Finally, there’s a category of websites and books that focuses on hikes that you’d want to do if you’re leaving from Denver. Here, the hikes get up into the High Country, including Idaho Springs and South Park, many of the 14ers, and Rocky Mountain National Park. These resources are seriously more about hiking in Colorado, than Denver, and are good for those hikers who want some distance, like to drive, and can take on altitude.
- The Hiking Project: This website, The Hiking Project, sponsored by REI, does a good job on its Colorado section, offering quite a variety of Colorado hikes. It includes other states; and it’s my go-to when I’m traveling outside of Colorado, too, for my #50hikes50states project.
- Hiking Colorado: This book, Hiking Colorado, covers most of the state and the GPS coordinates are invaluable. Some of the trailheads in the high country are difficult to find, and the author makes it a bit easier to get out of the car and onto the trail quickly.
There are two apps I recommend, and I prefer one over the other.
- AllTrails: Many people state that AllTrails is the app to use. Although it’s comprehensive, because it contains user-generated content, it can be a bit inaccurate, and can include lots of “junk.” The app and/or website is great, though, for filtering and finding suggestions for hikes. Once you have a suggestion, I recommend you triangulate AllTrail’s info elsewhere for more accurate and curated content
Where do I get my gear? REI exclusively. I love their return policy.
- COTREX: The better app, though, is COTREX. This app, produced by the State of Colorado, is a beast. It’s got more information than you probably need, and its monstrous database can bog down your phone. But hang in there. Their app has gotten better and better every year. I start on COTREX, which also has a website when I’m making hiking plans, especially when outside of Denver.
Who Should I Hike With?
The second most common question I see asked after “Where Should I Hike Today?” is “Who Should I Hike With?” It’s always best to hike with 3-4 people. If someone gets injured, a team of three can take care of the injured person and get help. Four is better. Nonetheless, finding someone or two or three people to hike with you can be a challenge. Are they fit? Can they go the distance? Will they go at my pace? Are they fast climbers?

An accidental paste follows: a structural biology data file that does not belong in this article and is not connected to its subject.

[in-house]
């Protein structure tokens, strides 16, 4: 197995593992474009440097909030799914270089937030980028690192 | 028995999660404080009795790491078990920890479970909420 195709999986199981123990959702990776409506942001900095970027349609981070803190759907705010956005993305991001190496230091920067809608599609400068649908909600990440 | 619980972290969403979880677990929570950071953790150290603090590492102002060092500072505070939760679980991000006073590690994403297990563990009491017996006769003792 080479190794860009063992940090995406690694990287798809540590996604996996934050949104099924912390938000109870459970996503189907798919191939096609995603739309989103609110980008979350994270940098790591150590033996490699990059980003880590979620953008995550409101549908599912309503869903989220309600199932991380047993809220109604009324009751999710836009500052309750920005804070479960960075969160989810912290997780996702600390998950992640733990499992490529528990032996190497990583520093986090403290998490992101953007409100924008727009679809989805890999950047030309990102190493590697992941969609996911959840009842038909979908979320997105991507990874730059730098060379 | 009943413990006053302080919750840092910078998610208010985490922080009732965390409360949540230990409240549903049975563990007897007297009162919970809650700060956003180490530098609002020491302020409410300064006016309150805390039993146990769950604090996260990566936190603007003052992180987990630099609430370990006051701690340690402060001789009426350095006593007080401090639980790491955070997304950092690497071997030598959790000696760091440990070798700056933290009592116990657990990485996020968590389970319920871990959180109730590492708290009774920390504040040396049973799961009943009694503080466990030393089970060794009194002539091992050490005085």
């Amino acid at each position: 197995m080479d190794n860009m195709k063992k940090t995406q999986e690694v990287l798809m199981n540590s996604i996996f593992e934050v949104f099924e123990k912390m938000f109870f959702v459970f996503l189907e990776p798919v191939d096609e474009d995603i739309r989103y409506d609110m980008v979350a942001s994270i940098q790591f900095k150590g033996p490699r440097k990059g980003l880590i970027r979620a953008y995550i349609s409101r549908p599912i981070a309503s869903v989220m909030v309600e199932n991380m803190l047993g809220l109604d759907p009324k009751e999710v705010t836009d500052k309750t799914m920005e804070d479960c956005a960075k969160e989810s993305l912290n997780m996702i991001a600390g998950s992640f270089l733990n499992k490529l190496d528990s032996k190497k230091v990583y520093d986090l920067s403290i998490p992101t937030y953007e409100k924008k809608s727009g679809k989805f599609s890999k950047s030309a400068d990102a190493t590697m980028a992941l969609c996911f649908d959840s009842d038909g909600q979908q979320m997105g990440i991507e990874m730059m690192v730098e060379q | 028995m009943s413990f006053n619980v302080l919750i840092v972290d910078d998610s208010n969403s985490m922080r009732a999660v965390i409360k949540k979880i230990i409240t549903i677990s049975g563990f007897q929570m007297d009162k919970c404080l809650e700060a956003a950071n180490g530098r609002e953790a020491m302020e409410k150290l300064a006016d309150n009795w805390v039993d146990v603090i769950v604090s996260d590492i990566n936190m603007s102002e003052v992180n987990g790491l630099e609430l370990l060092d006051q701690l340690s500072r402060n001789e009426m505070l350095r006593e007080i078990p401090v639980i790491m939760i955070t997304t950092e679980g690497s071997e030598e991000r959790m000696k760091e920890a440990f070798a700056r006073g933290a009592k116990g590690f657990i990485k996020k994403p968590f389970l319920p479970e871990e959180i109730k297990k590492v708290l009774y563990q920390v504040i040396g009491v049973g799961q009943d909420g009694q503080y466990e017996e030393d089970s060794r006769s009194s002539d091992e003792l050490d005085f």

Many folks resort to Meetup or a few Facebook groups to find hikes.
- The Trail Heads offers frequent hikes all around the Front Range.
- Beckwourth Doers offers interesting historical and cultural hikes and other outdoor events along the Front Range and up into the High Country.
- Walk2Connect is a walking co-op in Denver that does a great job curating leaders, members, and walks all around the metro Denver area. They additionally sponsor several meetup groups along the Front Range and around the world, and you can find their events on their events calendar.
- Women Who Hike Colorado is a Facebook group that discusses hikes and gives trail reports. Women often post requests for hiking buddies and list their favorite trails all over Colorado.
- DenverByFoot Fans is a Facebook group dedicated to sharing hikes in Denver and finding folks in Denver with whom to hike.
Find Your Hike in a Good Book
Although it’s easy to type into Google, “where should I hike today,” do yourself a favor and support the fine authors and writers who actually curate this information for you. These books and resources provide great information that you can form into hiking lists that will take you all over Denver, metro Denver, and the rest of the state. These resources will give you more than enough information that you could hike every day for a year, and not only not repeat a hike, but you’ll avoid the crowds of the hikes that everyone recommends freely. Find the hidden hiking gems in the books and websites mentioned here.
Thus, do you have a favorite resource, book, app, or website about hiking Denver that you would like to share? Please post below! I love learning about new resources.